Journal article information
- Journal of publication: BMJ Supportive & Palliative Care
- Nuffield Trust contributors: Dr Adam Steventon, Dr Martin Bardsley, Theo Georghiou and Xavier Chitnis
Retrospective analysis using matched controls and administrative data.
Community-based care in England.
29 538 people aged over 18 who received Marie Curie nursing support compared with 29 538 controls individually matched on variables including: age, socioeconomic deprivation, prior hospital use, number of chronic conditions and prior diagnostic history.
Home-based end-of-life nursing care delivered by the Marie Curie Nursing Service (MCNS), compared with end-of-life care available to those who did not receive MCNS care.
Main outcome measures
Proportion of people who died at home; numbers of emergency and elective inpatient admissions, outpatient attendances and attendances at emergency departments in the period until death; and notional costs of hospital care.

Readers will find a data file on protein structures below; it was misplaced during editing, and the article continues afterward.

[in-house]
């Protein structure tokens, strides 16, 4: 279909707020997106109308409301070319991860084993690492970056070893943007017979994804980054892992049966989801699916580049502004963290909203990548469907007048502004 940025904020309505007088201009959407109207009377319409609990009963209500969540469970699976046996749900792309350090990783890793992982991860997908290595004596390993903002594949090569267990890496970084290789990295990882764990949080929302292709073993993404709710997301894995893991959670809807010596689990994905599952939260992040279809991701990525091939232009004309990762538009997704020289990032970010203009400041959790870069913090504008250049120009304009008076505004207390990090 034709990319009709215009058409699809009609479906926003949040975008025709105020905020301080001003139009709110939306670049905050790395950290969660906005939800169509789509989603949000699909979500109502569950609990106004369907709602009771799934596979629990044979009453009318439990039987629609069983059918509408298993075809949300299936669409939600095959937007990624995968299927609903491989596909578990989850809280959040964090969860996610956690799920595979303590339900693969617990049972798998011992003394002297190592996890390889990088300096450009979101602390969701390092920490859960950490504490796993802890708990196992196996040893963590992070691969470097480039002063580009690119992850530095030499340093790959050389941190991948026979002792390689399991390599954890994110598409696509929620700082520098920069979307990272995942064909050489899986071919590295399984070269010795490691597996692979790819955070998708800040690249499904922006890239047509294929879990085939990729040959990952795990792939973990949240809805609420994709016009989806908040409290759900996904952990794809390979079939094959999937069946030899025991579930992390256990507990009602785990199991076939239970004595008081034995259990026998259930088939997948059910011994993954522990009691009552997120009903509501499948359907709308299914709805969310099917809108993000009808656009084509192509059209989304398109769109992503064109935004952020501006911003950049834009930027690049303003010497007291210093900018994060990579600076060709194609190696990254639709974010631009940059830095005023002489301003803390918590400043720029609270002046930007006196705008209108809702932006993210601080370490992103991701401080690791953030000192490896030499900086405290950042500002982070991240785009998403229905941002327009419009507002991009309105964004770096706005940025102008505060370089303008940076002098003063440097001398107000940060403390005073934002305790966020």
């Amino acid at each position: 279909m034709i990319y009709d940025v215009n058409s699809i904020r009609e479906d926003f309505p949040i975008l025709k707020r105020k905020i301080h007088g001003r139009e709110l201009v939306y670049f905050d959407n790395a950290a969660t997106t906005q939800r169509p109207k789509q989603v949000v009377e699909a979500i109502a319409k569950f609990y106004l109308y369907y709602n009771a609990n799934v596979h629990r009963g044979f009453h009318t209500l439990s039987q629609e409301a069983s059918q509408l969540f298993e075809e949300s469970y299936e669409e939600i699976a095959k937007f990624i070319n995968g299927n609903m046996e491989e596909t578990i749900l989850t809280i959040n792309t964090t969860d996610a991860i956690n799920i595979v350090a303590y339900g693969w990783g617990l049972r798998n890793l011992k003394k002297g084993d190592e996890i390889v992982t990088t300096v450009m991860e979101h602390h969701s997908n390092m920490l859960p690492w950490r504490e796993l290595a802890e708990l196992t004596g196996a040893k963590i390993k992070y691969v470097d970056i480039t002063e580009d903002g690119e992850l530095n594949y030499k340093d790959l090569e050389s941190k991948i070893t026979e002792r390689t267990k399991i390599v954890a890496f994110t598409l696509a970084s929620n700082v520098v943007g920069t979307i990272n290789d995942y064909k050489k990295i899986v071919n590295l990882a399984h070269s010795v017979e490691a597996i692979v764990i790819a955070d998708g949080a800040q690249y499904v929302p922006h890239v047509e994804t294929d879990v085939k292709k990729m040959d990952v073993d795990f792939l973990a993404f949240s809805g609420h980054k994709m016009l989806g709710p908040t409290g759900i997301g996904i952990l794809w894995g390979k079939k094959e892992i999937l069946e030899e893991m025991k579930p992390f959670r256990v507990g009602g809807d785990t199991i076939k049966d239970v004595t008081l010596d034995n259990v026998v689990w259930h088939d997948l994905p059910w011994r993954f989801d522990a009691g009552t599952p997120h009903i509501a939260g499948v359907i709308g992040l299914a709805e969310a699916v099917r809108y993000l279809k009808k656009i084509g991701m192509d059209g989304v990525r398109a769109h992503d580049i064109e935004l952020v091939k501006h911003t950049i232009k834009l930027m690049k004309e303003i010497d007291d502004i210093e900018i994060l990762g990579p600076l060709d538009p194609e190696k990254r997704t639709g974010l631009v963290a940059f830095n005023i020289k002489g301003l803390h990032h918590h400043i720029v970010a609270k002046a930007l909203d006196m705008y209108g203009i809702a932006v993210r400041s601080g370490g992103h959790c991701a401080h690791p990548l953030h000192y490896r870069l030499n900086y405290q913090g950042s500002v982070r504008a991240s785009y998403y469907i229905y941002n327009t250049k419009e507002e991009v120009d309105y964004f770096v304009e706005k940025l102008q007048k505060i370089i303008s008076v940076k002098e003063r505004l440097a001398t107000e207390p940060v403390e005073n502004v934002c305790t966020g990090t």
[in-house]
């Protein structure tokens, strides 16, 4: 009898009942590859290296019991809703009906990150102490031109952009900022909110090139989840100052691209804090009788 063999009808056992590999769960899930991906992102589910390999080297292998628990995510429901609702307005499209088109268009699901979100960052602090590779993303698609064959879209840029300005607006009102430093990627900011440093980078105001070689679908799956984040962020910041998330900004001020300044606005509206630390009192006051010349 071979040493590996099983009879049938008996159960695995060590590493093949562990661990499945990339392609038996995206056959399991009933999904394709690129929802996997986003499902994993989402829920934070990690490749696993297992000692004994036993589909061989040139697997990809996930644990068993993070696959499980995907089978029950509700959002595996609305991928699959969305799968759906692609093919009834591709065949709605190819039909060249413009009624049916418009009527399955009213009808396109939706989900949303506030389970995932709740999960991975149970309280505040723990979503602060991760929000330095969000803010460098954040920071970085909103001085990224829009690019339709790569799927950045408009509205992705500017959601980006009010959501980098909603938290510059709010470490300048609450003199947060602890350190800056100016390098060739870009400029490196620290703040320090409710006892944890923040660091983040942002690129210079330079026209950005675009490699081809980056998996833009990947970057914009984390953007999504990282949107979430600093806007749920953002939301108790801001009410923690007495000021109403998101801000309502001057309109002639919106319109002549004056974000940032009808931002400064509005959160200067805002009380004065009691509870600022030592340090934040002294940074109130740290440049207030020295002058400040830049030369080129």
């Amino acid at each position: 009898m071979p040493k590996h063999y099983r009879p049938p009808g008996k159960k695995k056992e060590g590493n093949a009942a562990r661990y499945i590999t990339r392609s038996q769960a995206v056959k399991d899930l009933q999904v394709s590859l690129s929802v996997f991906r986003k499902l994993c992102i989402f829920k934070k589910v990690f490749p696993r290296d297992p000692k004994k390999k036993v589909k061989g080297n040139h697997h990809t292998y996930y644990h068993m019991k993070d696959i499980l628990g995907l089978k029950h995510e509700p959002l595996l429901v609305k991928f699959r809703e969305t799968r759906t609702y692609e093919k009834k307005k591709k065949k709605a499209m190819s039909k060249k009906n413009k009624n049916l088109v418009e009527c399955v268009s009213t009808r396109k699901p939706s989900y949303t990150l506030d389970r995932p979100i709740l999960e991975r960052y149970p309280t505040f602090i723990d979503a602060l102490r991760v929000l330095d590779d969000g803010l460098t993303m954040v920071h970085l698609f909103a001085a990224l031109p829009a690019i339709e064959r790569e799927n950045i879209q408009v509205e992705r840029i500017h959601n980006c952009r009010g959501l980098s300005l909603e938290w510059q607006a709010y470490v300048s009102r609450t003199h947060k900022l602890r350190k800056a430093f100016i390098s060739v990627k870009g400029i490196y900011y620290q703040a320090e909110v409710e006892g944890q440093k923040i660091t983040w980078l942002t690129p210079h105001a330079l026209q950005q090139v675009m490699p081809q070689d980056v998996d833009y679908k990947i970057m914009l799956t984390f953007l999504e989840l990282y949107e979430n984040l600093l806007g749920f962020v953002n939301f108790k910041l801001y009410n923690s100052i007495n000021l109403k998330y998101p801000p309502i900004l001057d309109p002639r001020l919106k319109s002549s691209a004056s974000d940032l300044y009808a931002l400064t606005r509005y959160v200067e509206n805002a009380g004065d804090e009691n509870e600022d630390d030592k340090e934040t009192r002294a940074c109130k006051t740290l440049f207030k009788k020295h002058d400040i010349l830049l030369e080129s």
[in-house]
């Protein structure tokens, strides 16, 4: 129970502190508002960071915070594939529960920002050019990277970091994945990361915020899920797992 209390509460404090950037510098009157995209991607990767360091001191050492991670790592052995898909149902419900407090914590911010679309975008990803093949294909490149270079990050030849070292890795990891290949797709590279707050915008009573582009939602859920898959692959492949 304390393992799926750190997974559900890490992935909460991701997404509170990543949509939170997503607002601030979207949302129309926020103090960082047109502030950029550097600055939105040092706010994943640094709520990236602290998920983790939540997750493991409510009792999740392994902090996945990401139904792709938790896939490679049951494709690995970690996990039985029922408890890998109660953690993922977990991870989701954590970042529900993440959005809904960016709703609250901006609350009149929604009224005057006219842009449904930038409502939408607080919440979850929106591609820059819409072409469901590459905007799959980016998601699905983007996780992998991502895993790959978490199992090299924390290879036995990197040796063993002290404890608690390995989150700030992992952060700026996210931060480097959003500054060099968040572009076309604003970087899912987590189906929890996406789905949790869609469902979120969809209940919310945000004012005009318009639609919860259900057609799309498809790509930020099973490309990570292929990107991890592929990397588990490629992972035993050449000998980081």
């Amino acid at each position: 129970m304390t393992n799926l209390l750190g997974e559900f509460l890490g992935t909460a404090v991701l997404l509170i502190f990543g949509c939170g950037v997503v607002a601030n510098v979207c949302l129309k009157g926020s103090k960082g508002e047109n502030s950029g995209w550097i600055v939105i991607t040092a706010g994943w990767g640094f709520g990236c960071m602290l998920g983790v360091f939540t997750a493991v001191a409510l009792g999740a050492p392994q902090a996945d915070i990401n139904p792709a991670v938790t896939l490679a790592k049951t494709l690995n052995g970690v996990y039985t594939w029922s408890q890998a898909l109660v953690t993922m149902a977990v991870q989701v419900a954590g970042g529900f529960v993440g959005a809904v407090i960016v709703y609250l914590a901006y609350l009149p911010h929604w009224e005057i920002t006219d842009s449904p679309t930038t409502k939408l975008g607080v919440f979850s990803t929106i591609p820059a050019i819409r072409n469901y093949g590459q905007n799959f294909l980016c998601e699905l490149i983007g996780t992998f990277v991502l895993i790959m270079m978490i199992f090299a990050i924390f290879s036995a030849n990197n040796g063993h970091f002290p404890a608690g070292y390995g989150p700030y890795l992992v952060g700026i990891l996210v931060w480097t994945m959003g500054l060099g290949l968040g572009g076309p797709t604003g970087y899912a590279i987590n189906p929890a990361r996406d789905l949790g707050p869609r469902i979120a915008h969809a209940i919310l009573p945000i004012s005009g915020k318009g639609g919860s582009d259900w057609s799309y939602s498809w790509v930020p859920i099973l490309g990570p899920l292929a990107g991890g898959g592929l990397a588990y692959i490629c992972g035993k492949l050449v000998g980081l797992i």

Intervention patients were significantly more likely to die at home and less likely to die in hospital than matched controls (unadjusted OR 6.16, 95% CI 5.94 to 6.38, p<0.001). Hospital activity was significantly lower among intervention than matched control patients (emergency admissions: 0.14 vs 0.44 admissions per person, p<0.001) and average costs across all hospital services were lower (unadjusted average costs per person, £610 (intervention patients) vs £1750 (matched controls), p<0.001). Greater activity and cost differences were seen in those patients who had been receiving home nursing for longer.
Home-based end-of-life care offers the potential to reduce demand for acute hospital care and increase the number of people able to die at home.